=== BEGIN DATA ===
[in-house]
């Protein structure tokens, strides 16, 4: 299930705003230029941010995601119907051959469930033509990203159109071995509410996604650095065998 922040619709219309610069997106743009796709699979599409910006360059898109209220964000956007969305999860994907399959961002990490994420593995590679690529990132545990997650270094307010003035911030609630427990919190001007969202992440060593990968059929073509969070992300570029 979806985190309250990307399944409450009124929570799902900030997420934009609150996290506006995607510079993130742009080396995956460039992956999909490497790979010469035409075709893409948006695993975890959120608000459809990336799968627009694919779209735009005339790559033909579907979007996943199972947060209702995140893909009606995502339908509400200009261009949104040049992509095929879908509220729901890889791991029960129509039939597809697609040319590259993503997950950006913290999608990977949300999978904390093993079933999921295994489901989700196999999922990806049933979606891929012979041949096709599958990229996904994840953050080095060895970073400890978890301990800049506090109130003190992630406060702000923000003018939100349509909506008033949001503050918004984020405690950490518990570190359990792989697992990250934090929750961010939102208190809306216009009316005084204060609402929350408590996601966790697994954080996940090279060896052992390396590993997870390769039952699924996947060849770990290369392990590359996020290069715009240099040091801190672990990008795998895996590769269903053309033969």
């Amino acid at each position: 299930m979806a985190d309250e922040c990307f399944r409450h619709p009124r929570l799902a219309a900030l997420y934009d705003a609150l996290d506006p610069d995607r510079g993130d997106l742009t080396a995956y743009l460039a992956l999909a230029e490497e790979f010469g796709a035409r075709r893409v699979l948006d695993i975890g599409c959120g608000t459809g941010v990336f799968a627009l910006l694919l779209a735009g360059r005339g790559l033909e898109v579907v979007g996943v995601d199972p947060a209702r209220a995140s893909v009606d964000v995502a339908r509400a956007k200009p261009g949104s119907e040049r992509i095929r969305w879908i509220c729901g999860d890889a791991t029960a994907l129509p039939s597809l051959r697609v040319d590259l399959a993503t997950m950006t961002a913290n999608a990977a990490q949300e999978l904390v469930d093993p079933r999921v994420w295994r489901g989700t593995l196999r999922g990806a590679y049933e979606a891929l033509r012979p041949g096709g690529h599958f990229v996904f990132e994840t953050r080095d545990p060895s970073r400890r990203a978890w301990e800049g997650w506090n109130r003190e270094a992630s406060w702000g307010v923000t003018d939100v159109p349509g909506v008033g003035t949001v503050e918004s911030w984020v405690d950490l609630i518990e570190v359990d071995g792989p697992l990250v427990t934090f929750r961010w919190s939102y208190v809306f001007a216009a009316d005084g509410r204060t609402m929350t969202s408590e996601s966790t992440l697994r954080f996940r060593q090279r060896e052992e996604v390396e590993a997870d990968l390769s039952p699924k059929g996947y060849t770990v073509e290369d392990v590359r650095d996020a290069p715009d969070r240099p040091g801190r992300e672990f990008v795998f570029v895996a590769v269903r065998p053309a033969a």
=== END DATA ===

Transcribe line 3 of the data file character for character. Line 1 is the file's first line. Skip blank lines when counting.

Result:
């Amino acid at each position: 299930m979806a985190d309250e922040c990307f399944r409450h619709p009124r929570l799902a219309a900030l997420y934009d705003a609150l996290d506006p610069d995607r510079g993130d997106l742009t080396a995956y743009l460039a992956l999909a230029e490497e790979f010469g796709a035409r075709r893409v699979l948006d695993i975890g599409c959120g608000t459809g941010v990336f799968a627009l910006l694919l779209a735009g360059r005339g790559l033909e898109v579907v979007g996943v995601d199972p947060a209702r209220a995140s893909v009606d964000v995502a339908r509400a956007k200009p261009g949104s119907e040049r992509i095929r969305w879908i509220c729901g999860d890889a791991t029960a994907l129509p039939s597809l051959r697609v040319d590259l399959a993503t997950m950006t961002a913290n999608a990977a990490q949300e999978l904390v469930d093993p079933r999921v994420w295994r489901g989700t593995l196999r999922g990806a590679y049933e979606a891929l033509r012979p041949g096709g690529h599958f990229v996904f990132e994840t953050r080095d545990p060895s970073r400890r990203a978890w301990e800049g997650w506090n109130r003190e270094a992630s406060w702000g307010v923000t003018d939100v159109p349509g909506v008033g003035t949001v503050e918004s911030w984020v405690d950490l609630i518990e570190v359990d071995g792989p697992l990250v427990t934090f929750r961010w919190s939102y208190v809306f001007a216009a009316d005084g509410r204060t609402m929350t969202s408590e996601s966790t992440l697994r954080f996940r060593q090279r060896e052992e996604v390396e590993a997870d990968l390769s039952p699924k059929g996947y060849t770990v073509e290369d392990v590359r650095d996020a290069p715009d969070r240099p040091g801190r992300e672990f990008v795998f570029v895996a590769v269903r065998p053309a033969a």